PINELLAS PARK, Fla., March 26 -- Two visions of Terri Schiavo emerged Saturday: Her husband's attorney, George Felos, said he had "never seen such a look of beauty and peace upon her." Schiavo's father, Robert Schindler, whose family has compared her complexion to that of a concentration camp victim, said "she is fighting like hell to stay alive."

17 posted on 03/27/2005 6:28:44 AM PST by beyond the sea (Colonial Script........... or nationalize The Federal Bank..)
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To: Condor51

In that particular picture he looks like Chevy Chase.

18 posted on 03/27/2005 6:29:52 AM PST by beyond the sea (Colonial Script........... or nationalize The Federal Bank..)
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Comment #19 Removed by Moderator



Litigation As Spiritual Practice

Horrible Man Uses Terri Schiavo Case to Promote Book, March 26, 2005
Reviewer: Austin Storm - See all my reviews
George Felos has received upwards of $400,000 dollars since taking the Schiavo case. He has, at the expense of Terri's medical fund, publicly likened Terri to a "houseplant" and has used Terri's case on national television to promote this book. I have read it and it is horrifying. He writes about using psychic communication to ascertain that people want to die.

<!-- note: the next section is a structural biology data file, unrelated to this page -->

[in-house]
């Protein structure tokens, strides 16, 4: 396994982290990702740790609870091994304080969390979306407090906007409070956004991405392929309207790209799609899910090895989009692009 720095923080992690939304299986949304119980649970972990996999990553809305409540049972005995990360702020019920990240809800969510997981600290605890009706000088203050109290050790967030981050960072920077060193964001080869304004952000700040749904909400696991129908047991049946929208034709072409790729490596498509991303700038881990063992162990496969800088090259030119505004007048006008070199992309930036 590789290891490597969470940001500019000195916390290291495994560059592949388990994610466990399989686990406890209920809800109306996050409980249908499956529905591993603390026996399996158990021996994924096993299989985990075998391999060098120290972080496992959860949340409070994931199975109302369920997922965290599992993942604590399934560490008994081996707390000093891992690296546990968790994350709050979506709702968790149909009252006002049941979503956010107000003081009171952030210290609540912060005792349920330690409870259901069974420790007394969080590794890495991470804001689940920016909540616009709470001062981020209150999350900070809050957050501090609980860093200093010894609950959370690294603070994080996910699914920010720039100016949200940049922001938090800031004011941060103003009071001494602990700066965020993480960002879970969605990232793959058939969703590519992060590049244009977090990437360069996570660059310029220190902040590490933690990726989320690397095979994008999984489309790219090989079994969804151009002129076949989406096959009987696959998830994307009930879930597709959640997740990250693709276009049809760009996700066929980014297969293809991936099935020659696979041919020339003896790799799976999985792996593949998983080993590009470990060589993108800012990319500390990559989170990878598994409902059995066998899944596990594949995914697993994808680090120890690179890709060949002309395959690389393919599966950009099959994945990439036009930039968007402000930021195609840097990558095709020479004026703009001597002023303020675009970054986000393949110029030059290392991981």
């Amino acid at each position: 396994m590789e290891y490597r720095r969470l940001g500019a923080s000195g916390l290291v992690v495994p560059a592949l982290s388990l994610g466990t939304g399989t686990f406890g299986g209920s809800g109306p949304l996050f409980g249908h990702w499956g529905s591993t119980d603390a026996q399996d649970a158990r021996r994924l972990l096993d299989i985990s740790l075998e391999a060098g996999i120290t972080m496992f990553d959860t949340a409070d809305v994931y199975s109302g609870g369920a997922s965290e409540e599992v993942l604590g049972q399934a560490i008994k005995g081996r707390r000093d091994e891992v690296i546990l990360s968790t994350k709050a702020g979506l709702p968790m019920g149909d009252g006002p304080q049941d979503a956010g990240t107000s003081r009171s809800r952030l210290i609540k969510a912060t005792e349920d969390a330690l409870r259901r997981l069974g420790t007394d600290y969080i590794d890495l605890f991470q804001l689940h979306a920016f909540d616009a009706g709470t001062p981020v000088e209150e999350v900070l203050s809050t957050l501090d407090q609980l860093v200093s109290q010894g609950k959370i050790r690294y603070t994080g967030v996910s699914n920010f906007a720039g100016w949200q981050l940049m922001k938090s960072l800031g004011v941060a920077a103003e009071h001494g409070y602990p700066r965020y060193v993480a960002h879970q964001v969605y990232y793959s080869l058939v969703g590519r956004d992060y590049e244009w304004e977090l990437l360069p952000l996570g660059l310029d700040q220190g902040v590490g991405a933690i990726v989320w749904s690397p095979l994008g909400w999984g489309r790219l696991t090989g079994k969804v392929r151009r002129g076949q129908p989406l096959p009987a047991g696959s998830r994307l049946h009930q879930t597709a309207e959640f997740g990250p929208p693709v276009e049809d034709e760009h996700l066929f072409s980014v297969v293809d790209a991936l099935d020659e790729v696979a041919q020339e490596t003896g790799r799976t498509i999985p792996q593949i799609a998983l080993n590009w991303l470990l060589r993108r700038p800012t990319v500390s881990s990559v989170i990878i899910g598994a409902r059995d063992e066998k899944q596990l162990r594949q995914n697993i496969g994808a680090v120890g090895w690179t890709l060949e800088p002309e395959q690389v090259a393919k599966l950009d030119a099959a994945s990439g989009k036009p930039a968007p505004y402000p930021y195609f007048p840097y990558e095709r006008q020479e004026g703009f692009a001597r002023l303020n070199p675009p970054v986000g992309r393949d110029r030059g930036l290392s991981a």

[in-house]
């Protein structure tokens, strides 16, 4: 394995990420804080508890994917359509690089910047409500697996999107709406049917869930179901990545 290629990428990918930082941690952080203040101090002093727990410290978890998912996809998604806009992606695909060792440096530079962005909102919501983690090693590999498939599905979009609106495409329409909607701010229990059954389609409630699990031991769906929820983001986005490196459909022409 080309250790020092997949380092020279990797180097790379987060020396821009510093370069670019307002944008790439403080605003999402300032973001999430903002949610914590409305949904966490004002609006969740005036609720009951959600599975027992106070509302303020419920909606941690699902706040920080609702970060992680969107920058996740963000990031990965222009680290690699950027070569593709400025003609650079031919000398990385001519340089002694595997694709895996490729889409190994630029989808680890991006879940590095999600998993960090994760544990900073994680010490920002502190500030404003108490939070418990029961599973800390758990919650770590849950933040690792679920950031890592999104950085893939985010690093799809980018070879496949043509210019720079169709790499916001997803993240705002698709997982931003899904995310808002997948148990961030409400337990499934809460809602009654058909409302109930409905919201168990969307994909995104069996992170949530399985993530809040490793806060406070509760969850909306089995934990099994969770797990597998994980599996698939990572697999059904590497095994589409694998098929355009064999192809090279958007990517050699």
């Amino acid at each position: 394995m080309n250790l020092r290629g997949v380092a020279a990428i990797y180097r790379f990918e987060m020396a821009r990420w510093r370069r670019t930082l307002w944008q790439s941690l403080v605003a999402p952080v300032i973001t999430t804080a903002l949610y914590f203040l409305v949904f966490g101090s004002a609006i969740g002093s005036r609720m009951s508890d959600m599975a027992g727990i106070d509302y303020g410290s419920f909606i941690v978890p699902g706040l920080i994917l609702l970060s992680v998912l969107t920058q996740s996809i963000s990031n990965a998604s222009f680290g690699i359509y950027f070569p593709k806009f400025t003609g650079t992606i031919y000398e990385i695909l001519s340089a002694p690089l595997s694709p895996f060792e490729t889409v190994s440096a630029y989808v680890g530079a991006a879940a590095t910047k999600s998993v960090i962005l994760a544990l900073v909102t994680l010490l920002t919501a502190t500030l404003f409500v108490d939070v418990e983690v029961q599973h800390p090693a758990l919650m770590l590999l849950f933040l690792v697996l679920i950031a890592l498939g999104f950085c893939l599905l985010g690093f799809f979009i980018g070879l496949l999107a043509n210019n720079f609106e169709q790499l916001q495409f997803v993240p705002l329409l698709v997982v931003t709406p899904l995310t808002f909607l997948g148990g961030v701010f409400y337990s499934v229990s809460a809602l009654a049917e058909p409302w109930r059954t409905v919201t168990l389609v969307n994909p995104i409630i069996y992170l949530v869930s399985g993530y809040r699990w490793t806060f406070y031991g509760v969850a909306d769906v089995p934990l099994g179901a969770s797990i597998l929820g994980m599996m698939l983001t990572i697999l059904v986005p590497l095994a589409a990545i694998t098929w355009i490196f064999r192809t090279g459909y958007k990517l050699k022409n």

Was this review helpful to you?  YesNo (Report this)

A Sick Leech on Society's Posterior, March 25, 2005
Reviewer: Anna Lyze "think, think, think" (Houston, TX USA) - See all my reviews
Spirituality? Only if enough money is involved. Don't give this goul one cent. His opinions represent the worst of the litigious ilk. His ghost writer needs help too. Yuck.

Was this review helpful to you?  YesNo (Report this)

8 of 10 people found the following review helpful:Litigation As Spiritual Practice, March 21, 2005

Reviewer: E. Whedon - See all my reviews
A book about the fantasy of one sick mind of a machismo armed with a legal degree and is a self proclaimed demigod who practices in the Courts of Florida with the intent of facilitating death for those handicapped or infirm. It may appeal to new age Socialists, but not to people in the mainstream.
The structure of the book is bad. The English is bad. It has no redeeming qualities.

Was this review helpful to you?  YesNo (Report this)

14 of 16 people found the following review helpful:Shyster Lawyer, January 26, 2005

Reviewer: Mariam - See all my reviews
This book is a frightening journey into the mind of a man who publicly endorses euthanasia on disabled people who are not terminally ill. Much of the book describes his bizarre spirituality. He actually wrote that he believes he is a god and that he has the power to read people's minds.

Felos also devotes much space writing about his feelings towards his ex-wife. He wrote, "I experienced rage. Savage, unadulterated, and murderous rage. I was on fire, fueled by thoughts of bludgeoning and tearing her apart."

George Felos descibes his experience of what he terms "soul speak" to an incapacitated woman named Estelle Browning. As Mrs. Browning is laying helplessly on her bed, Felos told her, "Mrs. Browning,it's okay to leave your body. There is no reason to stay in this body. It is all right to die now."

George Felos claims to be the champion of the "right to die" movement. This man is no more than a charlatan who devotes his career attempting to end the lives of disabled people.


20 posted on 03/27/2005 6:45:21 AM PST by dennisw ("What is Man that thou art mindful of him")